Miraculously, they survived, though many of her neighbors weren’t that lucky. Girl on a Hill and Castle Rock Farm were just several of the farms that had their entire operations wiped out. As of Sunday evening, the LNU Lightning Complex Fires have burned more than 341,000 acres in Sonoma, Napa and Lake counties, impacting agriculture communities known for diverse family farms, destroyed 845 structures, and killed 4. The fire is just 17 percent contained, and ranks as the second-largest blaze in state history.
This excerpt from Civil Eats paints a jarring picture of the utter havoc a natural disaster can wreak on the farm. Wildfires, hurricanes, derechos, it feels like it just won’t stop. As if the pandemic wasn’t enough for farmers to contend with already…How can you protect your farm when Mother Nature unleashes her fury?
We have one painfully boring but totally crucial word for you here at Farm Commons: Insurance. When it comes to natural disasters, farmers can best protect themselves by making sure they have adequate property insurance and also crop/livestock insurance. Property insurance will pay farmers the cash they need to rebuild the barn that burns down; crop or livestock insurance will pay farmers the cash they would have received for selling their farm products that burned/washed away/blew away in a derecho…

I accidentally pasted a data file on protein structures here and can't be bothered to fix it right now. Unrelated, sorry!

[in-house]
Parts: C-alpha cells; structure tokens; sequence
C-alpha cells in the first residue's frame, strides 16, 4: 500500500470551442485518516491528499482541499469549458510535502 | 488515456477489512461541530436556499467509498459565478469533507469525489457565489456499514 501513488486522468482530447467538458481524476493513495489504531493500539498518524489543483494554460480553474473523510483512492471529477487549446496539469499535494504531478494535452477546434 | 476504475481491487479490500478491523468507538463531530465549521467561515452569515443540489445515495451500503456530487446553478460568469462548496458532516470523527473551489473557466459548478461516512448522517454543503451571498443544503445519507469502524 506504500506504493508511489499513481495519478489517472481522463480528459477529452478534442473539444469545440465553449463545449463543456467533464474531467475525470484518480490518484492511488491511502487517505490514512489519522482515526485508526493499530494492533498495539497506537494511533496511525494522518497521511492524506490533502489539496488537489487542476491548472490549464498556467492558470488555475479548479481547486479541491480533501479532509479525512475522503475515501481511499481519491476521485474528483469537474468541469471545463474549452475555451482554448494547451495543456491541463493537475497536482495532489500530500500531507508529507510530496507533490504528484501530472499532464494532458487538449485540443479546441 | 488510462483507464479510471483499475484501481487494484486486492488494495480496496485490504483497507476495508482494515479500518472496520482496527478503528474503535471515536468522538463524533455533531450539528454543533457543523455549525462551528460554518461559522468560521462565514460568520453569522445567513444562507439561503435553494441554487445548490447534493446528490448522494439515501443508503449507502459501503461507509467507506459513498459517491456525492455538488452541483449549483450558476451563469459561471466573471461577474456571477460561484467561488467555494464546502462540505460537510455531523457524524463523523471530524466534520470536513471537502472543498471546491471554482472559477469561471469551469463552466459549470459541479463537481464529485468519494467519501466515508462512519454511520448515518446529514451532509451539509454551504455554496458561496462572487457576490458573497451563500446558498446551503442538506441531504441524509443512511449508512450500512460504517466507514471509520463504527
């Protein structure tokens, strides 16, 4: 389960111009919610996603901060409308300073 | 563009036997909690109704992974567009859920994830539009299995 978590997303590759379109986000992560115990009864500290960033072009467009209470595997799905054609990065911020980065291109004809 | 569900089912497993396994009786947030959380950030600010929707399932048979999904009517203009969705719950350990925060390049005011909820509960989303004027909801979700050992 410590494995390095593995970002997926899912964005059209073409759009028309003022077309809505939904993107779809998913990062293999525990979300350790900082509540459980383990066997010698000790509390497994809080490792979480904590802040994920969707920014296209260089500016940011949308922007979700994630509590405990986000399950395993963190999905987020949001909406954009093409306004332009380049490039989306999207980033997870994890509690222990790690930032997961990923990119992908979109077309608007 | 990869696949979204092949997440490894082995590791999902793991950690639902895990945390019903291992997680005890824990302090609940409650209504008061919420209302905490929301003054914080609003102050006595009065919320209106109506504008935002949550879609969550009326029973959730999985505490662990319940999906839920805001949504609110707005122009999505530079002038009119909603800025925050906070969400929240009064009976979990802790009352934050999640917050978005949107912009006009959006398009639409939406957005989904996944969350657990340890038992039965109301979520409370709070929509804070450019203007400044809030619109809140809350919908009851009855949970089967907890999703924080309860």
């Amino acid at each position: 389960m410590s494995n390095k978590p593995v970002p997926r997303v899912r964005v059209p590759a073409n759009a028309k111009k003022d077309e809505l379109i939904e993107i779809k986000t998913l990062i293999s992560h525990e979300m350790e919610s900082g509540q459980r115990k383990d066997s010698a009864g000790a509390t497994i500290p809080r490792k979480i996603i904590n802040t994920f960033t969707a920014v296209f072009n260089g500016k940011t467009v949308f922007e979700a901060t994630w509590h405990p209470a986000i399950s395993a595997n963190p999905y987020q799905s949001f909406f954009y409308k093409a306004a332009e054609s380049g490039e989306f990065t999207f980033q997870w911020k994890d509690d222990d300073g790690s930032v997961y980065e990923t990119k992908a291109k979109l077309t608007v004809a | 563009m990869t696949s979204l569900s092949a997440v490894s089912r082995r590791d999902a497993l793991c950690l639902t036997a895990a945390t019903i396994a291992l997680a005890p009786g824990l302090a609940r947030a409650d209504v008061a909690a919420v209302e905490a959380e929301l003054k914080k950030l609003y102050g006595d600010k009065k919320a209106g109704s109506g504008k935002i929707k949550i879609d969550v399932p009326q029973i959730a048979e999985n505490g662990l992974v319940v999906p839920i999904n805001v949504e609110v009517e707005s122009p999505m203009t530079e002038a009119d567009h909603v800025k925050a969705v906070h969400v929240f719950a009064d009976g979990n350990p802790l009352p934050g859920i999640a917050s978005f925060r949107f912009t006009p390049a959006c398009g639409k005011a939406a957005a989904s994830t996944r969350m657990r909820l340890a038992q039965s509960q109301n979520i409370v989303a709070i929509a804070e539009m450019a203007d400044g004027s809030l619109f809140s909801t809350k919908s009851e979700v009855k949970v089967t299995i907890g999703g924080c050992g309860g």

To get property insurance, you will need to work with an insurance broker or insurance agent, hopefully someone who understands farming. If you already have a policy, your action step is to update your declarations list , as well as the insured value of each listed asset. This should be done every year.
To get crop or livestock insurance, you also turn to local insurance agents authorized to sell policies sourced through the USDA’s Risk Management Agency. Many of these policies aren’t particularly helpful to diversified and direct to consumer farmers, as they don’t adequately provide value in terms of covering lost revenue at a premium that farmers find affordable. However, they are the only option for most producers. Check out our podcast on Whole Farm Revenue Protection, which does cover multiple crops, including specialty crops. You can learn more about insurance options for the farm in our guide Managing the Sustainable Farm’s Risks with Insurance: Navigating Common Options.
If you have experienced a natural disaster already and are looking for disaster relief, Farmers Legal Action Group (FLAG) is your go to resource – they have an excellent updated resource on WHIP, the federal relief program for wildfires, hurricanes etc. USDA also has a disaster assistance recovery tool where you can input information about the disaster you’ve experienced and see what program you may qualify for. These programs have some shortcomings for the smaller, sustainable farm, but it is worthwhile learning about them because you just may get the help you need. Also, as climate chaos becomes more frequent, these programs may be adjusted to provide broader coverage for more types of farmers.